While the venerable Santa Fe Film Festival reaches its milestone 10th year, organizers of the upstart Santa Fe Independent Film Festival are grasping for a milestone of their own: their very first year. For its inaugural outing—taking place Friday, Dec. 4, through Sunday, Dec. 6—the SFIFF promises to bring “the most provocative” independent films from around the globe.
As the organizers say on their website: “We do not host lavish parties, stroke movie stars or charge outrageous ticket prices. It is the belief of the Santa Fe Independent that art is for the people and going to the movies should cost six bucks or less. Our objective is to put film in New Mexico back into the hands of the community through a grassroots movement of filmmakers. By doing so, we plan to create a model for the democratization of film all over the world.”
It’s an ambitious mission statement. One that fires more than a few shot across the bow of the decade-old cinematic juggernaut taking place across town. “We organized the festival based on the lack of platform for independent films in the state, as well as the absence of any independent or alternative fest in Santa Fe,” says the festival’s co-founder Jacques Paisner. Paisner should have a pretty good idea about the subject. His first feature film Rejection, an adaptation of his short story collection Albuquerque Blues, is among the films screening at this first Independent Film Festival. (You guessed it: The film was rejected for inclusion in the 10th Annual Santa Fe Film Festival.)
Some 22 features, shorts and trailers are lined up to screen at the freshman SFIFF. It’s a sizable collection for a first outing. Paisner credits his festival’s full schedule to “a massive surge of support from the community.” Friday’s and Saturday’s screenings will take place at Warehouse 21, while Sunday’s screenings will be at the Santa Fe Complex.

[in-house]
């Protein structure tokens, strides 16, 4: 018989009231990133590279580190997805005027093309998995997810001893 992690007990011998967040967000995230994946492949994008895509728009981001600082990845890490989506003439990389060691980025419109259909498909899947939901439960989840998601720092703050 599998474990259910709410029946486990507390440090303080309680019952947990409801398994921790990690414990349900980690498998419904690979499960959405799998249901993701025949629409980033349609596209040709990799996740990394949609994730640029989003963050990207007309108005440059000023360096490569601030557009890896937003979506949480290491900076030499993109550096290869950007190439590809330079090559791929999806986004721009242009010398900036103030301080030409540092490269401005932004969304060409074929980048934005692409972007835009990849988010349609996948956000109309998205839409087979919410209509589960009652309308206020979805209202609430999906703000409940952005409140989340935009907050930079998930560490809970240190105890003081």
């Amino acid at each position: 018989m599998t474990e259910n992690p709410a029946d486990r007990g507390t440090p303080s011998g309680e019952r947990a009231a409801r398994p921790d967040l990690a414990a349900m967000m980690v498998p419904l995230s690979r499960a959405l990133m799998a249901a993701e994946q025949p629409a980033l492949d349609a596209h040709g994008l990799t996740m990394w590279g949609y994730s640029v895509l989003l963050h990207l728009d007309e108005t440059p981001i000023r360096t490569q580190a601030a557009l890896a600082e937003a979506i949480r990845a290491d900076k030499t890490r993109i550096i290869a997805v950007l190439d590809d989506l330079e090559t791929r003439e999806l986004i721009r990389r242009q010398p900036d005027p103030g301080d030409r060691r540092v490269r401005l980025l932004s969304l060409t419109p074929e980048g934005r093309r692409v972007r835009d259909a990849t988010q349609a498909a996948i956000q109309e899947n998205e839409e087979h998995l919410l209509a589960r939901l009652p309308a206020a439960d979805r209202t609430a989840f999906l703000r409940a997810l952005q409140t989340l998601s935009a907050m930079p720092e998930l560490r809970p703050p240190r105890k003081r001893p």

Not content to merely screen films, organizers have come up with several “intimate discussion” sessions with guest filmmakers. These casual chats will take place Friday and Saturday at the Station Coffeehouse, keeping events centered around Santa Fe’s Railyard complex. Mohican composer Brent Michael Davids will cover the art of film scoring. Actor/
Brown is also being honored at the festival with the Body of Work award for directing, and he’ll unveil a sneak preview of his new film The Rainbow Boy during Saturday night’s award ceremony. Fellow indigenous actor Gary Farmer will be there as well to receive the Body of Work award for acting. Farmer will screen his latest directing effort, the short film “Powerball,” Saturday afternoon.
Adding further to the Native American presence, Cherokee actor Wes Studi has contributed his own short film, the unconventional horror comedy “Goodnight My Zombies.” Among the Santa Fe-based offerings are Matt Page’s “Fools Gold” and Stephen “Jules” Rubin’s “The Last Pill.” Among the feature films is Santa Fe writer-
While it remains to be seen whether Santa Fe can actually support two film festivals on the same weekend, the Santa Fe Independent is off to a rowdy, rebellious and rather impressive start.